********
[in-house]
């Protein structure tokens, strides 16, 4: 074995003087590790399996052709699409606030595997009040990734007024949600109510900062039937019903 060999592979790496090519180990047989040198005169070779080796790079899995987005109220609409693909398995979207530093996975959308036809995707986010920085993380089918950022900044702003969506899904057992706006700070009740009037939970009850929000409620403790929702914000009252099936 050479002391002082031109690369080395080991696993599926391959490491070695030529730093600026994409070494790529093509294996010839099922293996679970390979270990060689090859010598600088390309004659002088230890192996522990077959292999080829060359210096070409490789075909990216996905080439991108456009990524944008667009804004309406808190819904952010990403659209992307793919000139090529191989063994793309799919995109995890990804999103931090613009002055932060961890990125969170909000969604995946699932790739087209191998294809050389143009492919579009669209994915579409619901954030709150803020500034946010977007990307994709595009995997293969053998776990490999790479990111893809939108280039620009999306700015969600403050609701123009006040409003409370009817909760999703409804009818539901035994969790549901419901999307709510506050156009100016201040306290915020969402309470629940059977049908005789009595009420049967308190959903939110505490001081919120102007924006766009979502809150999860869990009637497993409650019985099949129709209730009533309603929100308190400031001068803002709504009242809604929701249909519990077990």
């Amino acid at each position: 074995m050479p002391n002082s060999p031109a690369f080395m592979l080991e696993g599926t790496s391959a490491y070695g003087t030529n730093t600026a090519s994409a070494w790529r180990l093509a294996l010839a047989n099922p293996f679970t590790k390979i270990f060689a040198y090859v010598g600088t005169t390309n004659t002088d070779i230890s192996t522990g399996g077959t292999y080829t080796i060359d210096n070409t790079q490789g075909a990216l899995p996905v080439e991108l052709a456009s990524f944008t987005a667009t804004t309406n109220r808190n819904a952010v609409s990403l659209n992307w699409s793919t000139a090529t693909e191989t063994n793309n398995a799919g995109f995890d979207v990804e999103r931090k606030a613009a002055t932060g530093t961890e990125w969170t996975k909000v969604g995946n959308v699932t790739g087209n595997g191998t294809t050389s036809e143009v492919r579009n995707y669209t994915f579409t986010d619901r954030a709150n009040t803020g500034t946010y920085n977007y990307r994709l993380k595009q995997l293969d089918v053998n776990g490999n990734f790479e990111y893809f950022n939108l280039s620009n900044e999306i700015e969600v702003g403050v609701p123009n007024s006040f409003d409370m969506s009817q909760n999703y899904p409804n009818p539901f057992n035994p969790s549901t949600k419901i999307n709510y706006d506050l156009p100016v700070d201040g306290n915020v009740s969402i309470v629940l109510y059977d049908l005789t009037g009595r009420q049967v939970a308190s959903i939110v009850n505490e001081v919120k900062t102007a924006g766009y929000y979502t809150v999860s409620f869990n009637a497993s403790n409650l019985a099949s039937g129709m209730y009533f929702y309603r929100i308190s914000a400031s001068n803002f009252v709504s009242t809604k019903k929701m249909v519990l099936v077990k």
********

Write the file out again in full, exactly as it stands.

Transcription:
[in-house]
């Protein structure tokens, strides 16, 4: 074995003087590790399996052709699409606030595997009040990734007024949600109510900062039937019903 060999592979790496090519180990047989040198005169070779080796790079899995987005109220609409693909398995979207530093996975959308036809995707986010920085993380089918950022900044702003969506899904057992706006700070009740009037939970009850929000409620403790929702914000009252099936 050479002391002082031109690369080395080991696993599926391959490491070695030529730093600026994409070494790529093509294996010839099922293996679970390979270990060689090859010598600088390309004659002088230890192996522990077959292999080829060359210096070409490789075909990216996905080439991108456009990524944008667009804004309406808190819904952010990403659209992307793919000139090529191989063994793309799919995109995890990804999103931090613009002055932060961890990125969170909000969604995946699932790739087209191998294809050389143009492919579009669209994915579409619901954030709150803020500034946010977007990307994709595009995997293969053998776990490999790479990111893809939108280039620009999306700015969600403050609701123009006040409003409370009817909760999703409804009818539901035994969790549901419901999307709510506050156009100016201040306290915020969402309470629940059977049908005789009595009420049967308190959903939110505490001081919120102007924006766009979502809150999860869990009637497993409650019985099949129709209730009533309603929100308190400031001068803002709504009242809604929701249909519990077990």
């Amino acid at each position: 074995m050479p002391n002082s060999p031109a690369f080395m592979l080991e696993g599926t790496s391959a490491y070695g003087t030529n730093t600026a090519s994409a070494w790529r180990l093509a294996l010839a047989n099922p293996f679970t590790k390979i270990f060689a040198y090859v010598g600088t005169t390309n004659t002088d070779i230890s192996t522990g399996g077959t292999y080829t080796i060359d210096n070409t790079q490789g075909a990216l899995p996905v080439e991108l052709a456009s990524f944008t987005a667009t804004t309406n109220r808190n819904a952010v609409s990403l659209n992307w699409s793919t000139a090529t693909e191989t063994n793309n398995a799919g995109f995890d979207v990804e999103r931090k606030a613009a002055t932060g530093t961890e990125w969170t996975k909000v969604g995946n959308v699932t790739g087209n595997g191998t294809t050389s036809e143009v492919r579009n995707y669209t994915f579409t986010d619901r954030a709150n009040t803020g500034t946010y920085n977007y990307r994709l993380k595009q995997l293969d089918v053998n776990g490999n990734f790479e990111y893809f950022n939108l280039s620009n900044e999306i700015e969600v702003g403050v609701p123009n007024s006040f409003d409370m969506s009817q909760n999703y899904p409804n009818p539901f057992n035994p969790s549901t949600k419901i999307n709510y706006d506050l156009p100016v700070d201040g306290n915020v009740s969402i309470v629940l109510y059977d049908l005789t009037g009595r009420q049967v939970a308190s959903i939110v009850n505490e001081v919120k900062t102007a924006g766009y929000y979502t809150v999860s409620f869990n009637a497993s403790n409650l019985a099949s039937g129709m209730y009533f929702y309603r929100i308190s914000a400031s001068n803002f009252v709504s009242t809604k019903k929701m249909v519990l099936v077990k």